K-pop Beat makes world of Korean pop choreography more accessible to students

AddThis

Photo Credit: Victoria Smith | Daily Texan Staff

In the world of Korean pop, distance keeps many international fans from getting firsthand experience with their favorite artists’ dance routines. A new club on the Forty Acres is bringing K-pop dance choreography closer to home.

K-pop Beat allows students of all skill levels to learn K-pop dances in a relaxing, stress-free setting. K-pop Beat generally holds student-led workshops on Saturday afternoons in Gregory Gym.

One of K-pop Beat’s co-founders, Kei Hsu, a journalism and radio-television-film freshman, said that the club intends to make K-pop dances more accessible for students.

“We have audition-based dance crews at UT, but I wanted to make a group without auditions for people who just wanted to improve on dance and learn different K-pop dances,” Hsu said. “(K-pop Beat) is super relaxed, and it’s just a way for people to improve on dance and to get to know other people that are into K-pop.”

Though K-pop Beat began holding workshops last month, Hsu said that she and K-pop Beat’s other co-founder, computer science freshman Chris Tian, first thought of creating the group last semester.

“It honestly just started as (Chris and I) texting back and forth about how cool it’d be to have this sort of group (on campus), but then we realized a lot more people were interested in doing workshop-based, K-pop dances,” Hsu said. “Then we talked to other people at auditions and other people that were into K-pop, wanted to learn K-pop dances, or even just wanted to learn to dance in general.”

Generally, K-pop Beat’s workshops last from an hour to an hour-and-a-half. These workshops consist of group stretches, a demonstration of a section of the choreography and then a slow, step-by-step run-through of the dance.

Hsu said that K-pop Beat’s workshops are a judgment-free zone.

“I always tell people that come to the workshop, ‘If you’re getting everything perfectly or you’re just breezing through, you’re in the wrong place,’” Hsu said. “(At K-pop Beat), we’re trying to learn new things and how to improve ourselves.”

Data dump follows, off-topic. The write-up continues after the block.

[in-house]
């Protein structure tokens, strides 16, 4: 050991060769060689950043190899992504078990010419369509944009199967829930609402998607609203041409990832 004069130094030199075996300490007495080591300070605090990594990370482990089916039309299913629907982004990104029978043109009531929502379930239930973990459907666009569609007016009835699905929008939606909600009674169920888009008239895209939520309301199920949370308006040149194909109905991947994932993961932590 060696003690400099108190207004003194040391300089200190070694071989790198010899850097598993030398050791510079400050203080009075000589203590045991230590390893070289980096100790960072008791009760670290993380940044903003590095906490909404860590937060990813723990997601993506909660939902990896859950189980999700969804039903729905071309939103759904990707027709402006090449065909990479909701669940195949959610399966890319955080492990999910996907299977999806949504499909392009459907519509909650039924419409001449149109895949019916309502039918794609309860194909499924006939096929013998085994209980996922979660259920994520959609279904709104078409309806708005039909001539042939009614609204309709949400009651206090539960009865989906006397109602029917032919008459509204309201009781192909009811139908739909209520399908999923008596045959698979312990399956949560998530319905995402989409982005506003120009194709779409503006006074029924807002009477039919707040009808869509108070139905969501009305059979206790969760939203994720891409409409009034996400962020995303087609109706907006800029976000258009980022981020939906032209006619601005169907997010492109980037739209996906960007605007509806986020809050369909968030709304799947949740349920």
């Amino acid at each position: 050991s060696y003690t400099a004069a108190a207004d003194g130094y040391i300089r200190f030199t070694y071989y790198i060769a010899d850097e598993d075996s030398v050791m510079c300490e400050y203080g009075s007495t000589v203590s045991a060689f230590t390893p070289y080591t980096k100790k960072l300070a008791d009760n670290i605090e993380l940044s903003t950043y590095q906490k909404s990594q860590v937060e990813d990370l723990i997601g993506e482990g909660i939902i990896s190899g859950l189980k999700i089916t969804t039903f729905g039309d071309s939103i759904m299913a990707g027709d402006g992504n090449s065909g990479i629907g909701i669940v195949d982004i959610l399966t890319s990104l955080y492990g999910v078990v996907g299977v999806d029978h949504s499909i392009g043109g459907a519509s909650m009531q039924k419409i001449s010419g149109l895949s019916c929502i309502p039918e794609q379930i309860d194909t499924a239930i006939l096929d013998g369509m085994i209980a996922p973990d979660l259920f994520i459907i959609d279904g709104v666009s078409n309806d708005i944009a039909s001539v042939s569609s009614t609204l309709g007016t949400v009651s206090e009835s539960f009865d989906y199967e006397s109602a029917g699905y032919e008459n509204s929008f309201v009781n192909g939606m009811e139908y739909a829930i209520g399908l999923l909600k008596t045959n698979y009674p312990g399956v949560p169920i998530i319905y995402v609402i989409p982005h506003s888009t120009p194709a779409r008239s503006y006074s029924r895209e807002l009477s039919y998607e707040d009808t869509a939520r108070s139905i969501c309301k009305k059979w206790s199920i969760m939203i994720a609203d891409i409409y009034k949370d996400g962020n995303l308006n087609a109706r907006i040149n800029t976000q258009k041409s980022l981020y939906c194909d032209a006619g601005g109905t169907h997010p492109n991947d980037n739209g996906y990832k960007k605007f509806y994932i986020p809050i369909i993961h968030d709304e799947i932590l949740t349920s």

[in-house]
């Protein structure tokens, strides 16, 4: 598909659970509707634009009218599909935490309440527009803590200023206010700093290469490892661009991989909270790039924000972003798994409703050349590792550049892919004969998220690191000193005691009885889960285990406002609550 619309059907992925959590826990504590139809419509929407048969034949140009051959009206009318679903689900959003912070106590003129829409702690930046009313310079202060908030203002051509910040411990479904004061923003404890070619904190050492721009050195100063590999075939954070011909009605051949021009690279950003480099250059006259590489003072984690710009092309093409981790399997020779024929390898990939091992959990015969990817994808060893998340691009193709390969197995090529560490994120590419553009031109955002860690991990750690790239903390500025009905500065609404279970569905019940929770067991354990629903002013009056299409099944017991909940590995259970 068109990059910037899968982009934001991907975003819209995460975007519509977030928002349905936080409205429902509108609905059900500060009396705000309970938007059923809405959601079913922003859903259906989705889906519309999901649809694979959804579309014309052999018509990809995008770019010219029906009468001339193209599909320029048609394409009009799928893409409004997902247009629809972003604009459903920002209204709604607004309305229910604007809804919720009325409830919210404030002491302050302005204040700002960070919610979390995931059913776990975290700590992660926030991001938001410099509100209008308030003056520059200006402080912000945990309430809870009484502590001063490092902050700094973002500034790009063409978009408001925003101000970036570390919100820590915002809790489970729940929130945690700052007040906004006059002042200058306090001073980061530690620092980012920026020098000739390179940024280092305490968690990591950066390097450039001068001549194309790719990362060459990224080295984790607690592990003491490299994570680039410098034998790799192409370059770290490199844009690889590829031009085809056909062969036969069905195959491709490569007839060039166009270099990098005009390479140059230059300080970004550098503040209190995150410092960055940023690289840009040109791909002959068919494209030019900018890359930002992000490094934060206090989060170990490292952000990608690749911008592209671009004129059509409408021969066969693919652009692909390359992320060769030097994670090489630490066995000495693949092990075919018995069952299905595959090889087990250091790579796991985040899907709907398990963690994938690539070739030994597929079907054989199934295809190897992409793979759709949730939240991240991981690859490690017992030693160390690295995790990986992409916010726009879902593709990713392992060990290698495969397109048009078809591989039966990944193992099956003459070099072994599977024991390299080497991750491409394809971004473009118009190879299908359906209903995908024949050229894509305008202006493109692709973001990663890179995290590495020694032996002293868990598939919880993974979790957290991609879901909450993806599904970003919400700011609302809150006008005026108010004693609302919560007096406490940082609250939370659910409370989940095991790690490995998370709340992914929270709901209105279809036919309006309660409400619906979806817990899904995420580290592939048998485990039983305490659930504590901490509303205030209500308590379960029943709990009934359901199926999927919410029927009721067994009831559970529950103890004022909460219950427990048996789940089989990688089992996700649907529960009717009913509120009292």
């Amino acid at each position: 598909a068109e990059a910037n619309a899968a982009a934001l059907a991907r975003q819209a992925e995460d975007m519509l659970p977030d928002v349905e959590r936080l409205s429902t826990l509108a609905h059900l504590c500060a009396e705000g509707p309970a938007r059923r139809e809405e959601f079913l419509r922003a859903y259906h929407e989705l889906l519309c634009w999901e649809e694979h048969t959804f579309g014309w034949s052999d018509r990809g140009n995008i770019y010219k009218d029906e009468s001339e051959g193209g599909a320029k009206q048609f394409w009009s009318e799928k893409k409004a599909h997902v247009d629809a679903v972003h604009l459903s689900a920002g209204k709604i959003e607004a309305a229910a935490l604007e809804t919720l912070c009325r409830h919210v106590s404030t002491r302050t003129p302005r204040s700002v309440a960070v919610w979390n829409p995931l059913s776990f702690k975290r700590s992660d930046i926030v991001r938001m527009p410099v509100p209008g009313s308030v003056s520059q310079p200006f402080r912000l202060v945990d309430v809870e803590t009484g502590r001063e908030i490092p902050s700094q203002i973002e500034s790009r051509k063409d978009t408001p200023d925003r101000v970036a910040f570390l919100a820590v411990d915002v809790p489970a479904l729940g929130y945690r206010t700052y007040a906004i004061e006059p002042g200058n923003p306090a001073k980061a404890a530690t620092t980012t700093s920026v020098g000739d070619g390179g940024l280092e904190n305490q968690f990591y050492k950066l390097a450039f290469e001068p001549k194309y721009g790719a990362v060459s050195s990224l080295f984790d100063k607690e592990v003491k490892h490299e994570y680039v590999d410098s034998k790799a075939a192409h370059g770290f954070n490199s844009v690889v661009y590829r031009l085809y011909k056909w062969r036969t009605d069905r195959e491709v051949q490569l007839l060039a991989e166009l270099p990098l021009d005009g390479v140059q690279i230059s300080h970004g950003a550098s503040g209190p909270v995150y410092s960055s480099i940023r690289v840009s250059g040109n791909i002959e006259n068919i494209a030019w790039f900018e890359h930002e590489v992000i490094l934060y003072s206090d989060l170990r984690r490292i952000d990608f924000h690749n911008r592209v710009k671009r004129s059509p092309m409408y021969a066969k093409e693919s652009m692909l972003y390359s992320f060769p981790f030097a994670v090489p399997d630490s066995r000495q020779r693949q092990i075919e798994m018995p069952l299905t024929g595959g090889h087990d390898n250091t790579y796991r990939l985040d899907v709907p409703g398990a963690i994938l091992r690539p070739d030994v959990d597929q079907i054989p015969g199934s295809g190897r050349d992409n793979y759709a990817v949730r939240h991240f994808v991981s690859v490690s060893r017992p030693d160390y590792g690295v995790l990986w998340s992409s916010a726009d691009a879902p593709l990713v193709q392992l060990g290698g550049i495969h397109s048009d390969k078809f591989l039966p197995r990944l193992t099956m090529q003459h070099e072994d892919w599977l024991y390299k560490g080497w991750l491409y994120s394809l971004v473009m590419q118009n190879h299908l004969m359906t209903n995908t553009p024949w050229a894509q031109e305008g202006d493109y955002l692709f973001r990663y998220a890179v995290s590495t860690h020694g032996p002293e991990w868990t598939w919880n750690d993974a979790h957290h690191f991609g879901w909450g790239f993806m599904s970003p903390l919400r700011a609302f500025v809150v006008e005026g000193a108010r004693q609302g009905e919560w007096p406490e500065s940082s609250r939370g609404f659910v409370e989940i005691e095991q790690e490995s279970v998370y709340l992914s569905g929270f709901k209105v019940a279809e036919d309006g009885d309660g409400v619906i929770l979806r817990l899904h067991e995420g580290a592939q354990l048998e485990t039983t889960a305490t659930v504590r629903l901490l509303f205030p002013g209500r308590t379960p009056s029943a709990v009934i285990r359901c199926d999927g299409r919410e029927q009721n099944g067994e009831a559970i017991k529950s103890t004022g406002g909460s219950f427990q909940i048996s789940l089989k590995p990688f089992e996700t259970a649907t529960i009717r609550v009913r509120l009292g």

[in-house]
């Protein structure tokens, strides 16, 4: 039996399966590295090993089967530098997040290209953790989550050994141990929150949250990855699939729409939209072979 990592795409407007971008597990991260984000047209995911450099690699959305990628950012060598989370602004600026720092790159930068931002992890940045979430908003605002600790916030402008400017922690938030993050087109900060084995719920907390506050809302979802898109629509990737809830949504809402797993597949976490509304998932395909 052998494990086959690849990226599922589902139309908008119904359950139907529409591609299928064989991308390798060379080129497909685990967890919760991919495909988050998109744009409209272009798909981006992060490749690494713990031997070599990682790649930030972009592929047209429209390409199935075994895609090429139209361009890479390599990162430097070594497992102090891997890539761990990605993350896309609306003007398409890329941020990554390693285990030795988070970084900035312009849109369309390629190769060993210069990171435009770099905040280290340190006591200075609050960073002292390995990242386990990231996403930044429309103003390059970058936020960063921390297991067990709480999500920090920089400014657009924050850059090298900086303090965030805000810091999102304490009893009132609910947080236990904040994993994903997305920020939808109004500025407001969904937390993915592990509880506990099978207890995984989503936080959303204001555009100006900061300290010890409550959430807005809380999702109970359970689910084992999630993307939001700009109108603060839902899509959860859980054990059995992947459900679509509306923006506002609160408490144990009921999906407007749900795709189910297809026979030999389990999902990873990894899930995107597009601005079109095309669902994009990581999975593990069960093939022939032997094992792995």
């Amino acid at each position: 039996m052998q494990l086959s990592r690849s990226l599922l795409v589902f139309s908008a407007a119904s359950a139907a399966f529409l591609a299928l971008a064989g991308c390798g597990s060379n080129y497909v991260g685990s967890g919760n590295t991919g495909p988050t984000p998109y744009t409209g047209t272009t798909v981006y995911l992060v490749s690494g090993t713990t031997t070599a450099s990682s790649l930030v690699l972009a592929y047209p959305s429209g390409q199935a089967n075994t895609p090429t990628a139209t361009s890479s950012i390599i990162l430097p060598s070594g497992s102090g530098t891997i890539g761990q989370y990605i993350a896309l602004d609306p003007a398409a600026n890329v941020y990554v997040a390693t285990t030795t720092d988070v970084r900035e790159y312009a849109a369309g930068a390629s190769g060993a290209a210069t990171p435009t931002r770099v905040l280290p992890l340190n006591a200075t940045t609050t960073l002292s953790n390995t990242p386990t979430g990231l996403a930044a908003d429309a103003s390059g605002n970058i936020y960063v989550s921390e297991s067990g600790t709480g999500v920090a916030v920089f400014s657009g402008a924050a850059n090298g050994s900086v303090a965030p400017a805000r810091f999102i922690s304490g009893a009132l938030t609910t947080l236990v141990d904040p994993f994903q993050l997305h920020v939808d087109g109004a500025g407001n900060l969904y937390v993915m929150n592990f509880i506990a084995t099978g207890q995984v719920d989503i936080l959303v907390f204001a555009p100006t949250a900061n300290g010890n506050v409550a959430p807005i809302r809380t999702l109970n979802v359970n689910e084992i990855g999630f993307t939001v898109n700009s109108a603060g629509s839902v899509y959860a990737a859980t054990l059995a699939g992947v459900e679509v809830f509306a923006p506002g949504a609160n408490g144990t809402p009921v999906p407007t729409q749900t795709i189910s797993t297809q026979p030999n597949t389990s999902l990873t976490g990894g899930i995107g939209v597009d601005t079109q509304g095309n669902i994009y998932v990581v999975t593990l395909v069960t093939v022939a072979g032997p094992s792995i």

Tiffany Demesi, a K-pop Beat representative and government freshman, described their workshops’ atmosphere as “chill and friendly.”

“The workshops I’ve been to were really free because people could come and go whenever,” Demesi said. “Some people came in late, but they were able to come in and learn the choreo really quickly.”

For choreography at future workshops, Tian said that K-pop Beat is open to anything.

“If everyone wants to learn one dance, I’m not going to say, ‘Hey, let’s not do that,’” Tian said. “As long as only one person isn’t wanting to do stuff, we’ll do it.”

Tian said that K-pop Beat has helped him improve as a dancer.

“To me, (K-pop Beat) is practice,” Tian said. “In terms of growth, I haven’t felt anything yet, but it’s just one of those things that you have to keep on doing. So, K-pop Beat is definitely helping.”

In addition to helping her improve her dance skills and make new friends, Demesi said that K-pop Beat has also helped her “stay on track with the K-pop scene.”

“In middle school and high school, I used to be so free to learn dances whenever I wanted, but now I barely have time to learn a dance,” Demesi said. “Having (K-pop Beat) and a set time to learn a dance is very beneficial.”

Currently, K-pop Beat has 20 members, but Tian said that he would like to see K-pop Beat gain more members in the future.

“I want our members to leave feeling like they didn’t waste their time,” Tian said. “If they got something out of it, that’s great. But our top priority is having fun.”